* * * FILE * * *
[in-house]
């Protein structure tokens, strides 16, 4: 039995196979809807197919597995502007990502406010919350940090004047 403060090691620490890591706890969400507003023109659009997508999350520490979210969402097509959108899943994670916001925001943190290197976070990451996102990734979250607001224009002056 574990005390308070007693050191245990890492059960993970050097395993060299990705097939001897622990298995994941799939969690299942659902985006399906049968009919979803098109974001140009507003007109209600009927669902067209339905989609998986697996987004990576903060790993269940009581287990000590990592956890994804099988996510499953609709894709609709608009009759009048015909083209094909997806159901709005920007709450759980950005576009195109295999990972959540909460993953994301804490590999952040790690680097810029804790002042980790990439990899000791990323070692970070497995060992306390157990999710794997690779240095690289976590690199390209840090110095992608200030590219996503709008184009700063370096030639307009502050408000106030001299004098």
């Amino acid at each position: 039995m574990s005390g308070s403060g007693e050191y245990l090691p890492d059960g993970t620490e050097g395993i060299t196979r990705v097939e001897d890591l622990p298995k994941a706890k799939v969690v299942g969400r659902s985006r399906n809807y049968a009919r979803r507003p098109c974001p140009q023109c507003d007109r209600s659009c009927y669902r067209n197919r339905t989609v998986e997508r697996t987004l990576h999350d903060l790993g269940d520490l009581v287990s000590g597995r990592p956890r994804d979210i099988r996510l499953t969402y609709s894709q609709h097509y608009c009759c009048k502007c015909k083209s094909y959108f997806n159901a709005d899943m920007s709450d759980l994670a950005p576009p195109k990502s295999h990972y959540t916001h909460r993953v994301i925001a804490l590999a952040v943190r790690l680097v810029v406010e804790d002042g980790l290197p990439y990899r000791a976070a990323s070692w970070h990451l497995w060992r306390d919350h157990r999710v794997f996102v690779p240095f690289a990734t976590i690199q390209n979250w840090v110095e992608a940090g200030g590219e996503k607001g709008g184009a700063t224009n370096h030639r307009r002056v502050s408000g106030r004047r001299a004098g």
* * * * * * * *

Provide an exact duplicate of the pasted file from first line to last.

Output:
[in-house]
């Protein structure tokens, strides 16, 4: 039995196979809807197919597995502007990502406010919350940090004047 403060090691620490890591706890969400507003023109659009997508999350520490979210969402097509959108899943994670916001925001943190290197976070990451996102990734979250607001224009002056 574990005390308070007693050191245990890492059960993970050097395993060299990705097939001897622990298995994941799939969690299942659902985006399906049968009919979803098109974001140009507003007109209600009927669902067209339905989609998986697996987004990576903060790993269940009581287990000590990592956890994804099988996510499953609709894709609709608009009759009048015909083209094909997806159901709005920007709450759980950005576009195109295999990972959540909460993953994301804490590999952040790690680097810029804790002042980790990439990899000791990323070692970070497995060992306390157990999710794997690779240095690289976590690199390209840090110095992608200030590219996503709008184009700063370096030639307009502050408000106030001299004098």
């Amino acid at each position: 039995m574990s005390g308070s403060g007693e050191y245990l090691p890492d059960g993970t620490e050097g395993i060299t196979r990705v097939e001897d890591l622990p298995k994941a706890k799939v969690v299942g969400r659902s985006r399906n809807y049968a009919r979803r507003p098109c974001p140009q023109c507003d007109r209600s659009c009927y669902r067209n197919r339905t989609v998986e997508r697996t987004l990576h999350d903060l790993g269940d520490l009581v287990s000590g597995r990592p956890r994804d979210i099988r996510l499953t969402y609709s894709q609709h097509y608009c009759c009048k502007c015909k083209s094909y959108f997806n159901a709005d899943m920007s709450d759980l994670a950005p576009p195109k990502s295999h990972y959540t916001h909460r993953v994301i925001a804490l590999a952040v943190r790690l680097v810029v406010e804790d002042g980790l290197p990439y990899r000791a976070a990323s070692w970070h990451l497995w060992r306390d919350h157990r999710v794997f996102v690779p240095f690289a990734t976590i690199q390209n979250w840090v110095e992608a940090g200030g590219e996503k607001g709008g184009a700063t224009n370096h030639r307009r002056v502050s408000g106030r004047r001299a004098g």